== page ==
The Walking Is Not a Speed Bump (John 6:1–21)

John 6:5–7 (ESV)

Lifting up his eyes, then, and seeing that a large crowd was coming toward him, Jesus said to Philip, “Where are we to buy bread, so that these people may eat?” He said this to test him, for he himself knew what he would do. Philip answered him, “Two hundred denarii worth of bread would not be enough for each of them to get a little.”

—John 6:5–7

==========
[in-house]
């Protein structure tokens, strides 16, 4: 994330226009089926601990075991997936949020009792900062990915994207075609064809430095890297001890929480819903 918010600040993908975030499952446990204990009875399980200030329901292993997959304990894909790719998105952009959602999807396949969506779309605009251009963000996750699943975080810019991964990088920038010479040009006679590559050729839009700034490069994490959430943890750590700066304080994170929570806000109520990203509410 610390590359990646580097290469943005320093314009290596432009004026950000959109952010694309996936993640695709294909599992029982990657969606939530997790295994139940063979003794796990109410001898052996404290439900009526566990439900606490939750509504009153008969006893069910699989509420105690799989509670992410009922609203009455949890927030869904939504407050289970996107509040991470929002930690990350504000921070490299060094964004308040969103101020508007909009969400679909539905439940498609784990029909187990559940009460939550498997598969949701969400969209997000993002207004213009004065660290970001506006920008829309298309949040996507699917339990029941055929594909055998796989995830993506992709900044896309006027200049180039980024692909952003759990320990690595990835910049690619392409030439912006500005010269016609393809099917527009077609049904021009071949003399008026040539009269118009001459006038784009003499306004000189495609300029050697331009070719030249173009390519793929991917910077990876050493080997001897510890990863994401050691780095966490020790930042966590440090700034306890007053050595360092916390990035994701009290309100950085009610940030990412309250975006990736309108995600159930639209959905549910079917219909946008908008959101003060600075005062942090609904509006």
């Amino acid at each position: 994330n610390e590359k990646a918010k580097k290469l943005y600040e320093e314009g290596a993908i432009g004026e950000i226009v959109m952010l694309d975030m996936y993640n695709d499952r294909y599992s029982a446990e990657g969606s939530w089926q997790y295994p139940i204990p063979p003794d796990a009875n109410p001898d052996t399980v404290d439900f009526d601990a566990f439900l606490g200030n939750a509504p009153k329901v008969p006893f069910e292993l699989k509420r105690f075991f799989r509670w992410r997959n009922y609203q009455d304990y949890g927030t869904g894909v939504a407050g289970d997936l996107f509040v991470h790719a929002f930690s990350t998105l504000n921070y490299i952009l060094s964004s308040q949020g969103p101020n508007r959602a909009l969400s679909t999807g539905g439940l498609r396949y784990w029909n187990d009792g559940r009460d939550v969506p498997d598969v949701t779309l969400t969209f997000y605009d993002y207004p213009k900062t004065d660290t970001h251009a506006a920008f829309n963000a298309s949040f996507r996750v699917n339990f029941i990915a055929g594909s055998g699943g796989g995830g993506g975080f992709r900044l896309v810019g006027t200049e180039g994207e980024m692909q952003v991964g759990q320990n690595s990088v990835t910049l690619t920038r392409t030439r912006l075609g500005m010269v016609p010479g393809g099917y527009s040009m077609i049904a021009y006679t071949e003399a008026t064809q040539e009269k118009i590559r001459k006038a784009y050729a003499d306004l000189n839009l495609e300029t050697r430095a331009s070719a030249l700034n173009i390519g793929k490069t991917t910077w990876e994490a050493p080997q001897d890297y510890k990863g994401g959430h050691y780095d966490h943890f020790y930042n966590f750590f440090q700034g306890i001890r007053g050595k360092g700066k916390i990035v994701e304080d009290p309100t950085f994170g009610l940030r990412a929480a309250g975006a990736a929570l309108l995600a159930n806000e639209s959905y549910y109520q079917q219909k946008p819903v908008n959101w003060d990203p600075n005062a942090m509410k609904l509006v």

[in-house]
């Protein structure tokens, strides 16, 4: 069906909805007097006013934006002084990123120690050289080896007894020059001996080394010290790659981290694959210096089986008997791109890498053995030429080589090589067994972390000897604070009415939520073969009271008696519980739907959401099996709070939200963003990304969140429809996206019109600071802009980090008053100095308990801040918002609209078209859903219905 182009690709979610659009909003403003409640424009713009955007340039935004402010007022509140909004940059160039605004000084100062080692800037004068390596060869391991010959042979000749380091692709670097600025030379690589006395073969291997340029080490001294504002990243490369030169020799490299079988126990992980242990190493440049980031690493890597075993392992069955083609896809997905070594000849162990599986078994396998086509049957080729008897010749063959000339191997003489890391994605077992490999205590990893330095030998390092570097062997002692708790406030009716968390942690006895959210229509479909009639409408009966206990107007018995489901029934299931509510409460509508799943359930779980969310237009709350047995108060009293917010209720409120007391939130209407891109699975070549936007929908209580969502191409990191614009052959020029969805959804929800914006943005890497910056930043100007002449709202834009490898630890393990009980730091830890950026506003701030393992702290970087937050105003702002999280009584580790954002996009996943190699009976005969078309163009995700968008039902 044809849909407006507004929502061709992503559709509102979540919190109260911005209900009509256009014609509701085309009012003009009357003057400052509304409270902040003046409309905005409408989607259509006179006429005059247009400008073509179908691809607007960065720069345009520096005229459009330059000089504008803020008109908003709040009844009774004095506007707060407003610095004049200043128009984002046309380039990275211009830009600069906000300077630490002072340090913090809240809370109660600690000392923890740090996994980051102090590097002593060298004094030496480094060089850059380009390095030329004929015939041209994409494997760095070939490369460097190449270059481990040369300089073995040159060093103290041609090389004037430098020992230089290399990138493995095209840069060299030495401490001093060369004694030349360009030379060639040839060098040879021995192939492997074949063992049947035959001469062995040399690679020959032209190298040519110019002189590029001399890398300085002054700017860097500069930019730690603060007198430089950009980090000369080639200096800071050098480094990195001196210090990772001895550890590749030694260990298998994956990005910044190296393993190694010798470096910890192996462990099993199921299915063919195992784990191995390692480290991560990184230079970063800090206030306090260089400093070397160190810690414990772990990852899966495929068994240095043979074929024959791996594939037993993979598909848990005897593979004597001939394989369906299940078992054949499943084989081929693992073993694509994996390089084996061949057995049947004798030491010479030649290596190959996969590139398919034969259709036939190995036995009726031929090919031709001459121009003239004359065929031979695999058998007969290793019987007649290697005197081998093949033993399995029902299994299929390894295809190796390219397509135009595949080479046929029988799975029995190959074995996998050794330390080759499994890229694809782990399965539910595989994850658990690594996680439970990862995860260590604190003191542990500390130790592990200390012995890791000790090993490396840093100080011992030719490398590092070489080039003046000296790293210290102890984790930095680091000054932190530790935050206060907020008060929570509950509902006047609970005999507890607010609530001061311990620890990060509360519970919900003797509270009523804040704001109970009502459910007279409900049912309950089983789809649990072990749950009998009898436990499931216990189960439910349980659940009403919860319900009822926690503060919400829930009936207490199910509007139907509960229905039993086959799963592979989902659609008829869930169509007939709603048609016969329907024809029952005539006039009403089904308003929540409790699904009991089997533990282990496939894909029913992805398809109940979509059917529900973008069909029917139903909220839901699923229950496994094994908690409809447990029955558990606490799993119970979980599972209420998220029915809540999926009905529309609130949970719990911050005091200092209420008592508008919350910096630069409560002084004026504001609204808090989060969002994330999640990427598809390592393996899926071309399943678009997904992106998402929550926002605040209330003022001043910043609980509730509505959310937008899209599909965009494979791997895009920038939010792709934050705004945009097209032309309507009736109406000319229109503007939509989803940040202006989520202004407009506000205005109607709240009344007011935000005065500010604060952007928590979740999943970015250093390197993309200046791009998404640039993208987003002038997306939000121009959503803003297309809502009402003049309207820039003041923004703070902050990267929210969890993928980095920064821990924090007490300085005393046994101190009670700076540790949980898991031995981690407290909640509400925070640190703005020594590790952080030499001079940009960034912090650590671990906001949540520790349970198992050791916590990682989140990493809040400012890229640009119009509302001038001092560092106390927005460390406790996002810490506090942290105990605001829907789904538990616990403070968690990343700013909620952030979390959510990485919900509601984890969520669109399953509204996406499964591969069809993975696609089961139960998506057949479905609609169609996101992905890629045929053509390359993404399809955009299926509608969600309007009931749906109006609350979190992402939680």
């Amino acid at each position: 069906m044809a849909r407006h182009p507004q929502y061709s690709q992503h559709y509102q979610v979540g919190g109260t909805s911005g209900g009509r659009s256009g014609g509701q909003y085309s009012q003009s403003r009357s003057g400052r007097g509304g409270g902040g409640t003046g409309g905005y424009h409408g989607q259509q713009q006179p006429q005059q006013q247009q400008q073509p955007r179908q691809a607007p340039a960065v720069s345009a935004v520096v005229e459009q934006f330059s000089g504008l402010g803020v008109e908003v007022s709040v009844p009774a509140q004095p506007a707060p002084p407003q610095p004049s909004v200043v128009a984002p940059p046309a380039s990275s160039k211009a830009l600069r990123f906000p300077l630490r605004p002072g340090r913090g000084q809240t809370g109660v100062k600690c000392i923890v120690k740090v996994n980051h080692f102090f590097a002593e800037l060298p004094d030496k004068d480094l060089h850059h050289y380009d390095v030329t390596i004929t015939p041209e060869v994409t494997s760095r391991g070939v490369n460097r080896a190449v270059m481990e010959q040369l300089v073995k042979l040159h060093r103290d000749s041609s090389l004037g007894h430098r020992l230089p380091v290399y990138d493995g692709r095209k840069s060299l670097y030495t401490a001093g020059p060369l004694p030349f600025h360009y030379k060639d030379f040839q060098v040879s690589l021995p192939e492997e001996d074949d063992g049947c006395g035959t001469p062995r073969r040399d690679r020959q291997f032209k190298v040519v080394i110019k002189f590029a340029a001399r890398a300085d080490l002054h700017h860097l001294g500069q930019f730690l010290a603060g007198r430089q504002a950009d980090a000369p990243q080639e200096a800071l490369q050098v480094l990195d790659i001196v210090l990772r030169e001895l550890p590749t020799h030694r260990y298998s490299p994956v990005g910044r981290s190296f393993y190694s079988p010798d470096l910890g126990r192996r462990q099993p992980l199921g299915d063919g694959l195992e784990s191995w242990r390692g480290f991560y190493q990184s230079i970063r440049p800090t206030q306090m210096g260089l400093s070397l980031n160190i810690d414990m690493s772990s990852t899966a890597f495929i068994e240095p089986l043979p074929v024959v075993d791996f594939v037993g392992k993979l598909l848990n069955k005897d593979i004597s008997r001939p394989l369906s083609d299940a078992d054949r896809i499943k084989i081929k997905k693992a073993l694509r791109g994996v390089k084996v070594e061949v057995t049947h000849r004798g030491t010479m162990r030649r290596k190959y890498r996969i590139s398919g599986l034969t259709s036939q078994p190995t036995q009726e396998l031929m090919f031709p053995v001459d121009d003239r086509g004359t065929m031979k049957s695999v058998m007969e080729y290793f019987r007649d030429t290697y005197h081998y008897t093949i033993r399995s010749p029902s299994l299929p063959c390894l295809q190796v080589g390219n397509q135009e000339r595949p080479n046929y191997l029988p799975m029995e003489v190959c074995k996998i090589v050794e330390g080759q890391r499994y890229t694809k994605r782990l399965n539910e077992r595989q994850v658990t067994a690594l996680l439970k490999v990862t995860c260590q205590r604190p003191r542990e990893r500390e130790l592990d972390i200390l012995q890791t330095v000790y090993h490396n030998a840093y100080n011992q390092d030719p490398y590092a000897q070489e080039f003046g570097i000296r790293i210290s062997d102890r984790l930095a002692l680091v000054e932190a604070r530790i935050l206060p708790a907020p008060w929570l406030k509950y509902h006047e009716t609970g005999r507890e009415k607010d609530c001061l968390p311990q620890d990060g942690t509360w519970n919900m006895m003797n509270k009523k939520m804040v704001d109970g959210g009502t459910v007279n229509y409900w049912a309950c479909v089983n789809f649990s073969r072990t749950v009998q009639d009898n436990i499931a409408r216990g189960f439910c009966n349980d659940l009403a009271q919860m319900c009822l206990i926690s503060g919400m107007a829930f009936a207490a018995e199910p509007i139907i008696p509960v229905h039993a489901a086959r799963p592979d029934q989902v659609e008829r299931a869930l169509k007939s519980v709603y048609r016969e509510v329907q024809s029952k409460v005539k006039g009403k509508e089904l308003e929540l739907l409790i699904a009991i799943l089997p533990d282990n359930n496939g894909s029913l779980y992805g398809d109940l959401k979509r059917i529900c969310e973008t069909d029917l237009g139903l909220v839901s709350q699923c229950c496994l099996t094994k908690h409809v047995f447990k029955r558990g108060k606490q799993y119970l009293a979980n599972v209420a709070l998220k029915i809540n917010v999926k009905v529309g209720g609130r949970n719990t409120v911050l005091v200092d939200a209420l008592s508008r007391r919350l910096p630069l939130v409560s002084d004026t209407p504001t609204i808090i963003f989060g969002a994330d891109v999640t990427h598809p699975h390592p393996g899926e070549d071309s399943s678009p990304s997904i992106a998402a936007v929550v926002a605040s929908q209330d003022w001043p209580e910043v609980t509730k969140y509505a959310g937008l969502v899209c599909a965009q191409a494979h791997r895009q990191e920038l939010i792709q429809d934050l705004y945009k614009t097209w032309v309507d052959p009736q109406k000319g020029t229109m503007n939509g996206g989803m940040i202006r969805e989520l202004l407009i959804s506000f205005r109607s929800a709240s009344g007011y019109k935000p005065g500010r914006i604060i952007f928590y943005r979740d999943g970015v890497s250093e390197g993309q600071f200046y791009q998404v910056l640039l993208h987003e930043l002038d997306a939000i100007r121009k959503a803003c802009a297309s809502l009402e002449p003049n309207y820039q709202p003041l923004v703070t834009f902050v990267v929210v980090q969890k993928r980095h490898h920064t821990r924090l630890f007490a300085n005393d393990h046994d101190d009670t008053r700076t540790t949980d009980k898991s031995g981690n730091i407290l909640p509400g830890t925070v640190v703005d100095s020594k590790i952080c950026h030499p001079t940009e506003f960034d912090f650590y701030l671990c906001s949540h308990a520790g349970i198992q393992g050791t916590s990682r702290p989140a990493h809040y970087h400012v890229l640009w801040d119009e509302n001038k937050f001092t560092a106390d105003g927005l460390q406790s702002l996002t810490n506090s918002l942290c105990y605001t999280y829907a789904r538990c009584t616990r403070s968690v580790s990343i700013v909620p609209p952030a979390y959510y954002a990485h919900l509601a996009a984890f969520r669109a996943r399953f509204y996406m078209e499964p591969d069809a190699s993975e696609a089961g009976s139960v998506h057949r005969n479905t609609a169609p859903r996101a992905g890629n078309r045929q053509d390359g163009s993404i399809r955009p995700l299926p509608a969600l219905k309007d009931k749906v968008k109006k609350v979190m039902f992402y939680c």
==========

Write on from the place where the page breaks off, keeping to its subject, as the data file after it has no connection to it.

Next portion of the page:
As the fourth sign of feeding the five thousand coasts along from the sign itself (6:1–15) towards its significance (6:22ff), we may feel that the fifth sign of Jesus walking on the water is an unnecessary speed bump. Why it is here? Yes, it is chronologically sequential and explains how we get from one side of the sea to the other with the same crowd. This is true, but we’ve only relocated the question. This tells us something of why John wrote the story this way, but why does the Father write it this way? Why does the Father ordain that the walking happen now? Why does he pave the road from here to there with what seems to be a speed bump in between? Why didn’t Jesus in this instance just get into the boat and go to the other side with the disciples and retire to a solitary place thereafter?